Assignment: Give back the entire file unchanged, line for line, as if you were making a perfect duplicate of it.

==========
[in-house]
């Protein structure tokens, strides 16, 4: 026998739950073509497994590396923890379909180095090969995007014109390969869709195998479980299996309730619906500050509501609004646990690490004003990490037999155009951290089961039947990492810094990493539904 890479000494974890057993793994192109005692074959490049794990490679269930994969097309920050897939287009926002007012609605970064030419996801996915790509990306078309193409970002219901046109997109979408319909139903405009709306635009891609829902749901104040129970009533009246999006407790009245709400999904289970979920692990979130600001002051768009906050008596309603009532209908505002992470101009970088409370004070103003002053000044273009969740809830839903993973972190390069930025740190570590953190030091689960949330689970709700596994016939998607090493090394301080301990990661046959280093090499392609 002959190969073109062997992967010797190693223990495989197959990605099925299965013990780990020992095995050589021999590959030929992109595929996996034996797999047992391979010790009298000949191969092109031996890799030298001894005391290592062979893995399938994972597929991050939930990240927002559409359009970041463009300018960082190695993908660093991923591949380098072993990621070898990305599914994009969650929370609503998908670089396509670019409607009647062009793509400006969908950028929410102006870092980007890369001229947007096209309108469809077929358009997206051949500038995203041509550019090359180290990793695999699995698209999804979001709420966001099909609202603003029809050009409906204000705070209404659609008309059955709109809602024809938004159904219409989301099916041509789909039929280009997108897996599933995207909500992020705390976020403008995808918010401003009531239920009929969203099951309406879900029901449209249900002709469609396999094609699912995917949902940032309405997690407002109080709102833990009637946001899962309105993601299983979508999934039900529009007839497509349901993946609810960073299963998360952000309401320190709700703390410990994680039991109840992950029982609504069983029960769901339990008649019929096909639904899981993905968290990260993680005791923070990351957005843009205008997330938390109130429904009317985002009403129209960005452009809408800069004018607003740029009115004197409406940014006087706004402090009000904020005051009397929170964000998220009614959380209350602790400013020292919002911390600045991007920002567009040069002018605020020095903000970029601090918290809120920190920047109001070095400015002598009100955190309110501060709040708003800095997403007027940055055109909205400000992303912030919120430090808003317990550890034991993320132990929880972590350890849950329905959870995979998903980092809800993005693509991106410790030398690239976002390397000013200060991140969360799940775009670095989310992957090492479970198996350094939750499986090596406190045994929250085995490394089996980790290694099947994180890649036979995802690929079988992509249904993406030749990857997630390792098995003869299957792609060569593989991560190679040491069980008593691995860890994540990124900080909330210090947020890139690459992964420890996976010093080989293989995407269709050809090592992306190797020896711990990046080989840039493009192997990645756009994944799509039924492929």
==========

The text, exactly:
[in-house]
């Protein structure tokens, strides 16, 4: 026998739950073509497994590396923890379909180095090969995007014109390969869709195998479980299996309730619906500050509501609004646990690490004003990490037999155009951290089961039947990492810094990493539904 890479000494974890057993793994192109005692074959490049794990490679269930994969097309920050897939287009926002007012609605970064030419996801996915790509990306078309193409970002219901046109997109979408319909139903405009709306635009891609829902749901104040129970009533009246999006407790009245709400999904289970979920692990979130600001002051768009906050008596309603009532209908505002992470101009970088409370004070103003002053000044273009969740809830839903993973972190390069930025740190570590953190030091689960949330689970709700596994016939998607090493090394301080301990990661046959280093090499392609 002959190969073109062997992967010797190693223990495989197959990605099925299965013990780990020992095995050589021999590959030929992109595929996996034996797999047992391979010790009298000949191969092109031996890799030298001894005391290592062979893995399938994972597929991050939930990240927002559409359009970041463009300018960082190695993908660093991923591949380098072993990621070898990305599914994009969650929370609503998908670089396509670019409607009647062009793509400006969908950028929410102006870092980007890369001229947007096209309108469809077929358009997206051949500038995203041509550019090359180290990793695999699995698209999804979001709420966001099909609202603003029809050009409906204000705070209404659609008309059955709109809602024809938004159904219409989301099916041509789909039929280009997108897996599933995207909500992020705390976020403008995808918010401003009531239920009929969203099951309406879900029901449209249900002709469609396999094609699912995917949902940032309405997690407002109080709102833990009637946001899962309105993601299983979508999934039900529009007839497509349901993946609810960073299963998360952000309401320190709700703390410990994680039991109840992950029982609504069983029960769901339990008649019929096909639904899981993905968290990260993680005791923070990351957005843009205008997330938390109130429904009317985002009403129209960005452009809408800069004018607003740029009115004197409406940014006087706004402090009000904020005051009397929170964000998220009614959380209350602790400013020292919002911390600045991007920002567009040069002018605020020095903000970029601090918290809120920190920047109001070095400015002598009100955190309110501060709040708003800095997403007027940055055109909205400000992303912030919120430090808003317990550890034991993320132990929880972590350890849950329905959870995979998903980092809800993005693509991106410790030398690239976002390397000013200060991140969360799940775009670095989310992957090492479970198996350094939750499986090596406190045994929250085995490394089996980790290694099947994180890649036979995802690929079988992509249904993406030749990857997630390792098995003869299957792609060569593989991560190679040491069980008593691995860890994540990124900080909330210090947020890139690459992964420890996976010093080989293989995407269709050809090592992306190797020896711990990046080989840039493009192997990645756009994944799509039924492929």